Hola! Due to my travels last week, I failed to satisfy some of the regular visitors to the blog. As a result, I received some emails this week from people who wanted to know if the blog is a regular thing and if they can expect a posting on a certain day of the week. You certainly can! Except for in the very odd case, I will post something weekly, usually toward the end of the week. So far Friday seems to be the day when it happens. When I occasionally do miss like I did last week, look for a double-up the following week with two posts. And of course during the World Cup Final next month in Vegas, I will be blogging daily. Viva Las Vegas!
So, Costa Rica. If you are thinking that I’m a lucky girl who got to escape Vancouver’s unseasonably awful March weather, think again. I was quite possibly the only idiot on the flight from Houston who was going to Costa Rica for three and a half days of work. No beach, no drinks with umbrellas, not even a glimpse of the ocean from my ringside position at La Caraña Riding Club. But if my visit was sadly lacking in R&R, I was generously compensated by the location: a lovely multi-ring facility nestled among mountains, above and away from San José’s traffic jams. The people were happy (how can you be in a bad mood in paradise?), the horses were talented, and I could get a cold Imperial beer at the end of my day at the little kiosk near the dressage ring. If I’m going to behave like a retarded workaholic, at least I picked a nice spot to do it last week.
The only fly in my Costa Rican ointment was working in close proximity to a yelling Brazilian with the unlikely name of William. William is the resident jumper trainer at the riding club. The demographics of this largest of Costa Rica’s riding clubs were similar to other parts of Latin America, and even the world. The people who ride over jumps far outnumber those whose jollies are gained by going from letter to letter. But back to Wailing Willie. While in the saddle he demonstrated the skill and swagger of a man with a lifetime of experience, but when he was teaching… well that’s another story. An oft-overlooked fact of Brazil is that the native European tongue is Portuguese, not Spanish. The difference between these two distinct languages appears to have been lost on William, who yelled at his students in what sounded like undiluted Brazilian Portuguese fired at machine-gun velocity. Not only did I find his cries unsettling, but I continuously wondered how his students could understand a word of what he was telling them. William’s internal batteries seemed to be permanently super-charged. He was already in full-swing when I arrived to start my work at 7 am, and showed no signs of slowing when I departed at around 6 pm.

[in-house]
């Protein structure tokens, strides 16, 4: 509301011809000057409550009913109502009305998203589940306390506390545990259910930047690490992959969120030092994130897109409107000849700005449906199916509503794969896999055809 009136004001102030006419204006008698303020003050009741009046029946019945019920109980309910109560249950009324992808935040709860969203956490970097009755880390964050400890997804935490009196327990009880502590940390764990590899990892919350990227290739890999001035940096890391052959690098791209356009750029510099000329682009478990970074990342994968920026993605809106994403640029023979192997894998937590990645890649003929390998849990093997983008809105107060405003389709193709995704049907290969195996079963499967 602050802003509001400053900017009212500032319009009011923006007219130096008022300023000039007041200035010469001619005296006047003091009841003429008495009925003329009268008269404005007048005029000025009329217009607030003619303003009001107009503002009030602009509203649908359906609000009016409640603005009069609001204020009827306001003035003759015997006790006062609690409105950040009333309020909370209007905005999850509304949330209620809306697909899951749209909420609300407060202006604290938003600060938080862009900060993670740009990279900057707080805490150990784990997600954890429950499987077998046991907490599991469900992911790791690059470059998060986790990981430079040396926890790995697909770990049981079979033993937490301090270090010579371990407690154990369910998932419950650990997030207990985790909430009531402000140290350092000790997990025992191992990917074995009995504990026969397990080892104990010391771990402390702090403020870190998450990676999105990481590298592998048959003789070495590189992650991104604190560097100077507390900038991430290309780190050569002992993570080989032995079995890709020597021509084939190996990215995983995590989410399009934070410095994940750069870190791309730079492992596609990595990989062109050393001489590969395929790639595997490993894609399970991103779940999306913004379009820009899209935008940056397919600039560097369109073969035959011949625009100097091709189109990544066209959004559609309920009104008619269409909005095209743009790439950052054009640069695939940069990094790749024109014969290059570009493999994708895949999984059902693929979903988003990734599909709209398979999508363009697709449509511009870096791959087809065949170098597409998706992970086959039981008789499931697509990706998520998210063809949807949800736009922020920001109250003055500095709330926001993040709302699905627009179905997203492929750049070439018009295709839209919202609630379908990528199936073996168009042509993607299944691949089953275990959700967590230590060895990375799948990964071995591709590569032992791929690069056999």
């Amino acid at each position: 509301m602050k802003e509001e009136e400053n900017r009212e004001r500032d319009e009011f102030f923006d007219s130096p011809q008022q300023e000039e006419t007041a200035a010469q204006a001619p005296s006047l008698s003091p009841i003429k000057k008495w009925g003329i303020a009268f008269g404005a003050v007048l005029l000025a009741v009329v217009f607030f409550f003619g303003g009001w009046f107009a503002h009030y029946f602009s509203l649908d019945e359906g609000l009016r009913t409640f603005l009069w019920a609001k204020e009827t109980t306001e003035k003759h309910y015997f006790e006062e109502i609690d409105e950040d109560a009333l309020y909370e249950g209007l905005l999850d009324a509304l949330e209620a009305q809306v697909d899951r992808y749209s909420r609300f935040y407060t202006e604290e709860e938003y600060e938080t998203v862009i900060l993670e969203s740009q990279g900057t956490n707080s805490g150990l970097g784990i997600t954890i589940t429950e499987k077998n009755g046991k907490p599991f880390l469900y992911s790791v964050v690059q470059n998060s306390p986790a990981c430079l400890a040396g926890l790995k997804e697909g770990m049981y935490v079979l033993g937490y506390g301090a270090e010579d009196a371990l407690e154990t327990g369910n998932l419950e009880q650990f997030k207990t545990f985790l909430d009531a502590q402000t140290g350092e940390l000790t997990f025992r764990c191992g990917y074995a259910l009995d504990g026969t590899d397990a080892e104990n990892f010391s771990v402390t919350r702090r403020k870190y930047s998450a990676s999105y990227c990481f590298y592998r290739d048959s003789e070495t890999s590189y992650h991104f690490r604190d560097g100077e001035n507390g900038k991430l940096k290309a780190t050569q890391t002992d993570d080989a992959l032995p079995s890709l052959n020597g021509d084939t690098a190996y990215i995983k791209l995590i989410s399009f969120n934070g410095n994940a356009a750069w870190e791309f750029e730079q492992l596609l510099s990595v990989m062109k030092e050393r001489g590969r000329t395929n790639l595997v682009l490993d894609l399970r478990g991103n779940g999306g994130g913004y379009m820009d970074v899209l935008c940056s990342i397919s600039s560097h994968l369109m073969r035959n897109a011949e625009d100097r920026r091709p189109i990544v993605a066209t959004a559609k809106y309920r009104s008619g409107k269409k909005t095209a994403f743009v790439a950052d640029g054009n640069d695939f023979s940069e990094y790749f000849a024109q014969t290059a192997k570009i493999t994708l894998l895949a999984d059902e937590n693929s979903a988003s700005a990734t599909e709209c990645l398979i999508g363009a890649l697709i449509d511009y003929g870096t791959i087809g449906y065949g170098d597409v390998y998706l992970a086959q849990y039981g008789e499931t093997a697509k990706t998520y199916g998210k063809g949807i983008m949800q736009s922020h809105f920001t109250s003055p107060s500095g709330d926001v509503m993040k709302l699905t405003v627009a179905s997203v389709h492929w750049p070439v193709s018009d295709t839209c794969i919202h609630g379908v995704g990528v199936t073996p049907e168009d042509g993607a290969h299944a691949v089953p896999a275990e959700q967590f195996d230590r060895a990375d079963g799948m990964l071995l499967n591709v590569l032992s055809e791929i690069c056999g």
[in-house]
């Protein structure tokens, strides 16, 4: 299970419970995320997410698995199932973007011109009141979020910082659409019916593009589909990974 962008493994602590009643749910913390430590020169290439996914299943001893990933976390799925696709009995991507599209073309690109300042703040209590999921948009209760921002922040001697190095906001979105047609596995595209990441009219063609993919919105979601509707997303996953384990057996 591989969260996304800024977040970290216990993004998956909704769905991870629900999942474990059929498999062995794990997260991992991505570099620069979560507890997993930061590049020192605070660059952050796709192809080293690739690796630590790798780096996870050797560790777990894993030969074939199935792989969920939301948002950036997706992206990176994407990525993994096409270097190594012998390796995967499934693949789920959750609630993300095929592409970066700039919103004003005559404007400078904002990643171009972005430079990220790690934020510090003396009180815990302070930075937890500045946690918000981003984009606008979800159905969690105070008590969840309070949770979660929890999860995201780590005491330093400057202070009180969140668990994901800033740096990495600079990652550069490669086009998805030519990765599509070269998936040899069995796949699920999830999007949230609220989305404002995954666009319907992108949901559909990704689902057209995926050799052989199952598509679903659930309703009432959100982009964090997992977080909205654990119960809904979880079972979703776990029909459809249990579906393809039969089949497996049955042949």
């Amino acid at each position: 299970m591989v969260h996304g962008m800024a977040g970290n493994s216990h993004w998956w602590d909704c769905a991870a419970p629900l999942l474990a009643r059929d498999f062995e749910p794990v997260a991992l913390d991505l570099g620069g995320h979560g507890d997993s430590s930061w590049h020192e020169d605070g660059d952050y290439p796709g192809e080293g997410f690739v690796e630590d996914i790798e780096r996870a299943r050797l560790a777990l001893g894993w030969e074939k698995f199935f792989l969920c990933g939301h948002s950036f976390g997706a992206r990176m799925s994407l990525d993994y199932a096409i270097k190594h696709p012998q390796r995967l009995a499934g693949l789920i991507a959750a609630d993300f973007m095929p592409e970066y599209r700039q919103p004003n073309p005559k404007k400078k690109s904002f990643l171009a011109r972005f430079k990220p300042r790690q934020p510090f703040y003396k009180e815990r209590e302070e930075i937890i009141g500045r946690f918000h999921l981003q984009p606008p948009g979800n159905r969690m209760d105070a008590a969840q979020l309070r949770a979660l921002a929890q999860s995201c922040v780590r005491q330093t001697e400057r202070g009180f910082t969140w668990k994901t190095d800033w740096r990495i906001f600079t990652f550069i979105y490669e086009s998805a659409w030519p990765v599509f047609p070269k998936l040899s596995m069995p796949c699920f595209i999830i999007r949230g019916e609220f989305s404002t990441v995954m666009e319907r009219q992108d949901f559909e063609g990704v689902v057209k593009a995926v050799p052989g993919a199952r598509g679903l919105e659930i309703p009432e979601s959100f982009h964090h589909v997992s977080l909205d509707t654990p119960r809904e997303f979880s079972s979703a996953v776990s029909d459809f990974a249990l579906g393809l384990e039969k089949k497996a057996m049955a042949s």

I don’t know if it was the shrieking of the William or the loud music I was playing for a rider, but I completely missed the 6.3 magnitude earthquake that hit Costa Rica just before lunch time on March 11th. In fact, no one I spoke to at the riding club felt the quake that caused several buildings to be evacuated in San José; it seems that horses are quite non-reactive to such quivers of the ground. Apparently if you are riding during an earthquake, you won’t feel it and your horse won’t show any signs of distress – though your dog might be shivering and whining nearby. Have we bred all the instinct out of horses I wonder? Surely we haven’t manipulated the genes as drastically as the breeders of a species that has yielded Chihuahuas, wiener dogs and Saint Bernards…
The horses and ponies I saw in Costa Rica were shiny, healthy and in good weight. I noticed that only the recent imports were body clipped, so the theory that horses adjust their coats to the local climate would appear to hold water. I guess paradise suits the imported animal population as well as the human one, though it does come with its perils. My friends Michelle and Chris lost their cute little Scotty after he attempted to make a poisonous toad into a playmate. Michelle says that the best turn out for a horse in Costa Rica is one devoid of grass. The ticks there carry Lyme disease (and though I didn’t hear anything about Pyroplasmosis, I should think that’s also a potential risk for horses exposed to the tick population), so dirt paddocks are preferable to grassy fields. In spite of the dangers, Costa Rica finishes high on my list of exotic countries in which to work with horses. Probably first, in fact.
If the horses in Costa Rica were shiny, so were those I saw this week in the Houston area. The difference was that some of the Texas horses were being subjected to treatment most of us would not wish on our enemies. I’m not talking about the dressage horses, of course, nor the hunters and jumpers. I’m talking about those aberrant people who show American Saddlebreds, Hackneys and Tennessee Walkers. My gig took place during a very large multi-breed show. Some of the dressage horses were fairly wide-eyed with horror at those that were sharing the warm-ups with them, and rightly so. Do you know what they do to these breeds to make them look like they do? They shackle the front legs together with a chain – while the horse is in harness. They attach the equivalent of giant false finger nails on the hooves to create a higher step – much to the certain demise of the horse’s tendons. They BREAK THEIR TAILS and keep them permanently bound so that they heal in the broken position. I have a suggestion for these people whose vanity has transcended their own bodies and taken up residence in those of innocent animals. Let’s make it illegal to do such things to the horses unless they subject themselves to similar torture. Circumcision without anaesthetic comes to mind. I’m not saying the doping and abuse in the Olympic disciplines is okay, but it sure looks tame compared to this.